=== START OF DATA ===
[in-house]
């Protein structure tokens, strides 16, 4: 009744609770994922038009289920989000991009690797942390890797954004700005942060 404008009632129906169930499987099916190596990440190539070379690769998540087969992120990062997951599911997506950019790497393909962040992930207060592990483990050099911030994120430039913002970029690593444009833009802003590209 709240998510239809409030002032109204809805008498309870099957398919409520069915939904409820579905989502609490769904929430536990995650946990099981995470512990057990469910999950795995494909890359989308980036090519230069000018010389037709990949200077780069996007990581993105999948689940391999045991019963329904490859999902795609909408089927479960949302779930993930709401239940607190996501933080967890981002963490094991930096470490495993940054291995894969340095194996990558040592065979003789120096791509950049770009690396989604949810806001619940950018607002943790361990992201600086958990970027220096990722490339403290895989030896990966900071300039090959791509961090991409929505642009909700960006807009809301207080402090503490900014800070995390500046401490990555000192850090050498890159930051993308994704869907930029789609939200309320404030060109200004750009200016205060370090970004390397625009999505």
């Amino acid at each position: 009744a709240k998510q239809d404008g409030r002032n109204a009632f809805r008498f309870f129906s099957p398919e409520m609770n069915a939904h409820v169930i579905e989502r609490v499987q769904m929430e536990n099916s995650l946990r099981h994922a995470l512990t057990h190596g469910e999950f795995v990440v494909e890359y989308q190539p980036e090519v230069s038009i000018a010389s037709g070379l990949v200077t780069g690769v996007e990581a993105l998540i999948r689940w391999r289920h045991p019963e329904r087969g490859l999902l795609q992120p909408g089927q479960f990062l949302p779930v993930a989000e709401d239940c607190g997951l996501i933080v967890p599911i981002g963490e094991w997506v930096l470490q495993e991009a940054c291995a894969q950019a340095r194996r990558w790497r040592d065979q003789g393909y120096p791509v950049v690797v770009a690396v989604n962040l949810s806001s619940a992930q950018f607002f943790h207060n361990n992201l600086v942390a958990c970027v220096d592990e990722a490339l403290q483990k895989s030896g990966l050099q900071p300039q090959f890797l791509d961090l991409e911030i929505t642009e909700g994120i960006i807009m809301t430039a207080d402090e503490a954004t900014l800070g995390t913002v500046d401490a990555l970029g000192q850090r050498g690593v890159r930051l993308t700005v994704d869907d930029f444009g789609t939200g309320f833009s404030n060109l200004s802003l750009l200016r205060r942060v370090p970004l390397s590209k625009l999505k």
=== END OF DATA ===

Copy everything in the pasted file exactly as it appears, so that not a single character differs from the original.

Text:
[in-house]
């Protein structure tokens, strides 16, 4: 009744609770994922038009289920989000991009690797942390890797954004700005942060 404008009632129906169930499987099916190596990440190539070379690769998540087969992120990062997951599911997506950019790497393909962040992930207060592990483990050099911030994120430039913002970029690593444009833009802003590209 709240998510239809409030002032109204809805008498309870099957398919409520069915939904409820579905989502609490769904929430536990995650946990099981995470512990057990469910999950795995494909890359989308980036090519230069000018010389037709990949200077780069996007990581993105999948689940391999045991019963329904490859999902795609909408089927479960949302779930993930709401239940607190996501933080967890981002963490094991930096470490495993940054291995894969340095194996990558040592065979003789120096791509950049770009690396989604949810806001619940950018607002943790361990992201600086958990970027220096990722490339403290895989030896990966900071300039090959791509961090991409929505642009909700960006807009809301207080402090503490900014800070995390500046401490990555000192850090050498890159930051993308994704869907930029789609939200309320404030060109200004750009200016205060370090970004390397625009999505």
């Amino acid at each position: 009744a709240k998510q239809d404008g409030r002032n109204a009632f809805r008498f309870f129906s099957p398919e409520m609770n069915a939904h409820v169930i579905e989502r609490v499987q769904m929430e536990n099916s995650l946990r099981h994922a995470l512990t057990h190596g469910e999950f795995v990440v494909e890359y989308q190539p980036e090519v230069s038009i000018a010389s037709g070379l990949v200077t780069g690769v996007e990581a993105l998540i999948r689940w391999r289920h045991p019963e329904r087969g490859l999902l795609q992120p909408g089927q479960f990062l949302p779930v993930a989000e709401d239940c607190g997951l996501i933080v967890p599911i981002g963490e094991w997506v930096l470490q495993e991009a940054c291995a894969q950019a340095r194996r990558w790497r040592d065979q003789g393909y120096p791509v950049v690797v770009a690396v989604n962040l949810s806001s619940a992930q950018f607002f943790h207060n361990n992201l600086v942390a958990c970027v220096d592990e990722a490339l403290q483990k895989s030896g990966l050099q900071p300039q090959f890797l791509d961090l991409e911030i929505t642009e909700g994120i960006i807009m809301t430039a207080d402090e503490a954004t900014l800070g995390t913002v500046d401490a990555l970029g000192q850090r050498g690593v890159r930051l993308t700005v994704d869907d930029f444009g789609t939200g309320f833009s404030n060109l200004s802003l750009l200016r205060r942060v370090p970004l390397s590209k625009l999505k």